Cars, of all kinds, can be dangerous. Gasoline cars are filled with highly flammable liquids and hot bits that move really fast. Electric cars are full of unholy trapped lightning. But where does rational caution stop and fear mongering begin? Let’s see if we can figure this out.

I’m writing this at all because of this recent post from nanoFlowcell, The Spectre of High Voltage. Down with the Volts! Their blog post is strongly suggesting that high-voltage electric cars – including Teslas and pretty much every other one – are something you should panic about:

To put it another way: up to 600 volts now flow through the wiring looms in modern electric vehicles. And it is precisely this fact that makes electric cars such a spectre of fear for many drivers. Negative headlines like those on the up-and-coming Tesla Model S foment scepticism concerning an otherwise advanced automotive drive technology.

We’ve written about nanoFlowcell before, a three-year-old electric car company from Lichtenstein that has made a few sleek-looking electric show cars that they claim run on a replaceable-electrolyte flow batteries that can use “salt water.” Their fundamental technology seems pretty suspect, but we don’t know anything for sure because they’ve neither released relevant details about their tech nor let a working car into the hands of anyone.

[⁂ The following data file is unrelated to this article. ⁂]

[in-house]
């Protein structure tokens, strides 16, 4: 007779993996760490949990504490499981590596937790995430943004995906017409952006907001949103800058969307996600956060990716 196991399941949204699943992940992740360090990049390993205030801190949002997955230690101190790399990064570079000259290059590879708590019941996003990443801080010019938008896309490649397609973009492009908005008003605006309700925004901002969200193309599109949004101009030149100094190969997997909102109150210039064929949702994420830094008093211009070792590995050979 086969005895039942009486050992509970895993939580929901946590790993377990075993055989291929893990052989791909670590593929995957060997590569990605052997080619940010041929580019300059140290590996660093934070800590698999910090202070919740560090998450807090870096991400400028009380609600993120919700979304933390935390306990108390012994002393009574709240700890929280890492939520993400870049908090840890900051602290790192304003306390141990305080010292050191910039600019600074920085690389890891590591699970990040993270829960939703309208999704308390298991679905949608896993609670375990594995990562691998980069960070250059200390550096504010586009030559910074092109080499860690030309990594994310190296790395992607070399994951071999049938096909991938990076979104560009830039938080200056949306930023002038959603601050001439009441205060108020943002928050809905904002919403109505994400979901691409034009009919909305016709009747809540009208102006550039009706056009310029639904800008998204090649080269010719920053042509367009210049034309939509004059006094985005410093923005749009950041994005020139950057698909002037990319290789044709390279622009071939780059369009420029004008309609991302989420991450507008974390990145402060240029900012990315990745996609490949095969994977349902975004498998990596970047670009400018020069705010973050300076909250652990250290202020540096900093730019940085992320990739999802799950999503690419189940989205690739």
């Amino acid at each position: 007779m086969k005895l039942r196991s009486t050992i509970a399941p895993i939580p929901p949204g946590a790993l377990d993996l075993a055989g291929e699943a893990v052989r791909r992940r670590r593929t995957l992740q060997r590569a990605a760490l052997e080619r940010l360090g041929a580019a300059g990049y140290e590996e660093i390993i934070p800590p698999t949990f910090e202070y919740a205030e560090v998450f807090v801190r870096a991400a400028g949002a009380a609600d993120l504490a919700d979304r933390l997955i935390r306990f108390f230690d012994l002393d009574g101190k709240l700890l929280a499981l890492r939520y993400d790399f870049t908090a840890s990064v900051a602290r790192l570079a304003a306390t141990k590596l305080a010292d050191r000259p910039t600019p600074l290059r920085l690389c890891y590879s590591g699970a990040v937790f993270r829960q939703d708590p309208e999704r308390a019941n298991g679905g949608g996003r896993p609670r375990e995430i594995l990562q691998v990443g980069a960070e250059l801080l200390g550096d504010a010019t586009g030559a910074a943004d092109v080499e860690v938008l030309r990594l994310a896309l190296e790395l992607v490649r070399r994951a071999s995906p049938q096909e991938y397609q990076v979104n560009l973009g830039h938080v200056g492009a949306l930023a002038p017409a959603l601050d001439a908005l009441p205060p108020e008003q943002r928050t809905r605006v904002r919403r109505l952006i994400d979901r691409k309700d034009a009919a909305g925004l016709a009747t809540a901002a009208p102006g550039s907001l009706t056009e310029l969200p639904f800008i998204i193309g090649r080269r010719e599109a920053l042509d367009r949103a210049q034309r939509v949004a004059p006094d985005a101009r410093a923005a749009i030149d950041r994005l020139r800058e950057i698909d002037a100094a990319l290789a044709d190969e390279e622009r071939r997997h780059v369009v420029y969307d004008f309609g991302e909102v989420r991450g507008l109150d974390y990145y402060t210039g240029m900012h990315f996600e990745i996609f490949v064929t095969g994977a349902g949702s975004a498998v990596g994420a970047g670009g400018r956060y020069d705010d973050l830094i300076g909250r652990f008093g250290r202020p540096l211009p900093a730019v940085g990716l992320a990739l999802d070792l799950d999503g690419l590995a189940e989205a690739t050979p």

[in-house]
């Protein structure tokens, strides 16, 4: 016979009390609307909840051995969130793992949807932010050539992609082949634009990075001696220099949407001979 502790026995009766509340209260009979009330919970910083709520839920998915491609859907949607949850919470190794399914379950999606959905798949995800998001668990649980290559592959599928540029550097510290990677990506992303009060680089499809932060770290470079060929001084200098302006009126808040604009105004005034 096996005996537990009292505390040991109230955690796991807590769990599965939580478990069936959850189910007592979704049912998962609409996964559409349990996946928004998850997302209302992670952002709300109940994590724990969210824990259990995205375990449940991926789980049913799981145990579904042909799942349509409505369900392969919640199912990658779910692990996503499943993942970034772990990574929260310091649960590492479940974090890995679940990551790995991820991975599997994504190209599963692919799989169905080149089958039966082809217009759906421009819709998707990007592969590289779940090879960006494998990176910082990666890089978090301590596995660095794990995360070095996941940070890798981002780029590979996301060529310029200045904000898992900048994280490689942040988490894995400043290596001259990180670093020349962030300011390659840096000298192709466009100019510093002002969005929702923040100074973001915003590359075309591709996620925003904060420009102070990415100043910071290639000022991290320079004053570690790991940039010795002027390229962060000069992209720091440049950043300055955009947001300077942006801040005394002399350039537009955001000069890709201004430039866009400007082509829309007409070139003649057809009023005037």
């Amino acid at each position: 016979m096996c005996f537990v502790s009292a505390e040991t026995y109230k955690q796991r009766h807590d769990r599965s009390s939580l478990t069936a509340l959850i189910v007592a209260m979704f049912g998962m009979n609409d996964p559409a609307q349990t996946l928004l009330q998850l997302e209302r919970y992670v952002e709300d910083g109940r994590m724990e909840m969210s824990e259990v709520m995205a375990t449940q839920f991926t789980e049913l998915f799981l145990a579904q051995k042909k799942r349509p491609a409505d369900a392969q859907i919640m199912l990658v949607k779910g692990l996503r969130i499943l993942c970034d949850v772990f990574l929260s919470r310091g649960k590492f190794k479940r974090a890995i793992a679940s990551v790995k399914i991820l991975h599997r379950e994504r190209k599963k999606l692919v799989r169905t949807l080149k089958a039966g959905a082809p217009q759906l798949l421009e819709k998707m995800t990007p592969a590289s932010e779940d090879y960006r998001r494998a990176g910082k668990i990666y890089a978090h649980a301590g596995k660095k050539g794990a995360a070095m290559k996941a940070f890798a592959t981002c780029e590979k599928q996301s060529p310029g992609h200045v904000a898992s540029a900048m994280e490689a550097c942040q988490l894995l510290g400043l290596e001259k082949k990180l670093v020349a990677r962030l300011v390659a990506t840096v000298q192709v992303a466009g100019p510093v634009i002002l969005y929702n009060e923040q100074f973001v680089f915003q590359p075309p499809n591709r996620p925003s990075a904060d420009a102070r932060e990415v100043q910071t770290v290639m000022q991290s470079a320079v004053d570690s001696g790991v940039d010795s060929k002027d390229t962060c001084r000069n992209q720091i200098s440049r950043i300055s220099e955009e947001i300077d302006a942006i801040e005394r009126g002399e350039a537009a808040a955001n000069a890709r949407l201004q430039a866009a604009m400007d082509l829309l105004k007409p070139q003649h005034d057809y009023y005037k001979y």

They’ve yet to produce any actual proof that their low-voltage flow-battery systems work, but that doesn’t mean they’re not keeping busy. They are producing some fear-mongering blog posts that feel a lot like the early days of electricity, and the Edison-Westinghouse “War of Currents.” There are certainly valid points in the posts, but overall it really feels like they’re trying to make people afraid of now-mainstream electric cars like the Tesla.

I’ve reached out to nanoFlowcell for comment, but have yet to hear back.

The cars built by nanoFlowcell – well, the cars that hypothetically would be built by nanoFlowcell, since they only just make the occasional show car that no one ever really gets to drive – are designed using a low-voltage electrical system. Their recent show car, the Quantino, for example, uses a 48V electrical system.

Most modern electric cars, however, work with much higher voltages: according to Tesla’s First Responder Guide, for example, the Model S’s battery-powered high-voltage system is 400V.


The suggestion from their blog post is that not only will backyard mechanics be unable to work on modern electric cars, if they try, they might end up dead:

The times when hobbyists tinkered with their cars in rented garage space are well and truly over with the advent of the electric car. Back in the day, you might have burnt a finger on a hot engine, but direct contact with up to 600 volts - 2.5 times that from a domestic outlet - means danger to life and limb. Maintenance work on the high-voltage system of an electric vehicle is thus the exclusive preserve of trained workshop experts, specifically schooled in the dangers of working on high-voltage vehicles.